Peter expresses the view in the following words from 2 Peter: “His divine power has given to us all things that pertain to life and godliness, through the knowledge of him who called us by glory and virtue.” God has given us all things that pertain to life and godliness through theology-the knowledge of God. The source of truth is the Bible alone.
The second question is the method of proclaiming the truth. Today we usually think of using radio or television, tracts, books, sermons, music, and so on; and all legitimate methods are to be used. This is not what we mean by method. How should the message be packaged? Should there be preaching, that is, assertions alone, or arguments also? What did the early evangelists do? Acts 17:2 says that Paul “as his custom was, went in [the synagogue] to them, and for three Sabbaths reasoned with them from the Scriptures, explaining and demonstrating that the Christ had to suffer and rise again from the dead.” Paul reasoned, explained, and demonstrated. How much evangelism in our day has any of those three elements in it? More often than not, it is the assertion of some platitude or falsehood, such as God loves you and has a wonderful plan for your life, followed by a call for a decision for Christ or a commitment to Christ. You will never find such practices in the accounts of the early evangelists. Acts 18:4 and 19 repeat the account: Paul went to the synagogues in Corinth and Ephesus and reasoned with the Jews. Of Apollos, Acts 18:28 says he “vigorously refuted the Jews publicly, showing from the Scriptures that Jesus is the Christ.”
Evangelism by the early church was almost entirely an intellectual affair. It was not emotional; there were no long, drawn out altar calls or invitations; those practices are not found in the Biblical accounts. The extraordinary power of the early evangelism came not from emotional appeal but from the boldness with which the Christians preached the truth, the whole truth, and nothing but the truth. God used the words they spoke to convince the unbelievers of the truth; there was no slick salesmanship or television advertising trickery involved. The Gospel, not human wisdom, is the power of God. And Paul reasoned weekly in the synagogue and daily in the marketplace with “those who happened to be there” (Acts 17:17).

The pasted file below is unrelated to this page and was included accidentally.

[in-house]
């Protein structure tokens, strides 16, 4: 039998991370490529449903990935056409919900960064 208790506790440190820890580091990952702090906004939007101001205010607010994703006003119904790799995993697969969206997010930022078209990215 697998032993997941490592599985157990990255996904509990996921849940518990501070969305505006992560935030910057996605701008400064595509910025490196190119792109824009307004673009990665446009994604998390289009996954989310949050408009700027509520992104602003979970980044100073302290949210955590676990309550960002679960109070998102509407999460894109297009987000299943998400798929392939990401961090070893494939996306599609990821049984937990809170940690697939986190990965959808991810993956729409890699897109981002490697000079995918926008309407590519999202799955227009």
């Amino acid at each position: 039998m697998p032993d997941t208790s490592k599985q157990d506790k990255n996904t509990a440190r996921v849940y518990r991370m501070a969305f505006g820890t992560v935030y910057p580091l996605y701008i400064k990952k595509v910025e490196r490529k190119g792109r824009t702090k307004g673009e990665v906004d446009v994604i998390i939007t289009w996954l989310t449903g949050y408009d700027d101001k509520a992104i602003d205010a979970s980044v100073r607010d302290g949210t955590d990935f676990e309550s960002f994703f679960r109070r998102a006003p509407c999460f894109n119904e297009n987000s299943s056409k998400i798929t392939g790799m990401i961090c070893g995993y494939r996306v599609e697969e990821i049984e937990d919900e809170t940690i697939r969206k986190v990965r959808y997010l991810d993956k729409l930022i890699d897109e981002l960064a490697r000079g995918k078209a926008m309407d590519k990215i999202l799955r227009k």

Science and Evangelism
At this point we are finally ready to begin putting science and evangelism together to understand how the scientist can be an evangelist.
Evangelism, as we have seen, should not be narrowly understood as seeking the salvation of souls, but as the proclamation of the whole truth. The Great Commission, Christ’s final command, puts it this way: “Go and make disciples of all the nations, baptizing them in the name of the Father and of the Son and of the Holy Spirit, teaching them to observe all things that I have commanded you.” Evangelism is not merely getting people saved, but making disciples, teaching all nations all things that Christ commanded. Because evangelism is all encompassing, because it involves teaching, the scientist can be an evangelist. How, specifically, can he do this?
The first and the most important way for the scientist to evangelize is to tell the truth about science. This means that Christian scientists must stop pretending that science discovers truth. It does not. This is extremely important in the education of the young. Students reading both secular and Christian textbooks have read that science discovers truth. Students attending both Christian and secular schools have been taught that science discovers truth. The difference between Christian and pagan views has been only the amount of truth that science can allegedly discover: In secular schools and textbooks, science is regarded as the key to a complete interpretation of the universe. In Christian schools and textbooks, truth about the world around us is attributed to science, but religious truth comes from another source. How these two sets of truths are to be reconciled with each other becomes a major problem for Christian thinkers who believe that science discovers truth. These men fail to understand either science or the Bible, for the Bible claims to have a monopoly on truth, and science is not a tool of cognition. Peter, in a passage I’ve already quoted, says that all things pertaining to life and godliness come through theology, not physics. Paul says that scripture completely equips a man of God for every good work; there is no need for a supplement from science or philosophy. Peter refers to the Scriptures as “a light that shines in a dark place.” Not a dim place, but a dark place. The principle is the Bible alone, sola Scriptura. There is no other source of truth. To be an evangelist, a Christian scientist must witness to this truth: The Bible alone is the truth. That is the Good News. That is the first duty of the scientist as evangelist. He has to tell the truth about science and about Christianity. For far too long, Christian scientists have been trying to draw water from broken cisterns.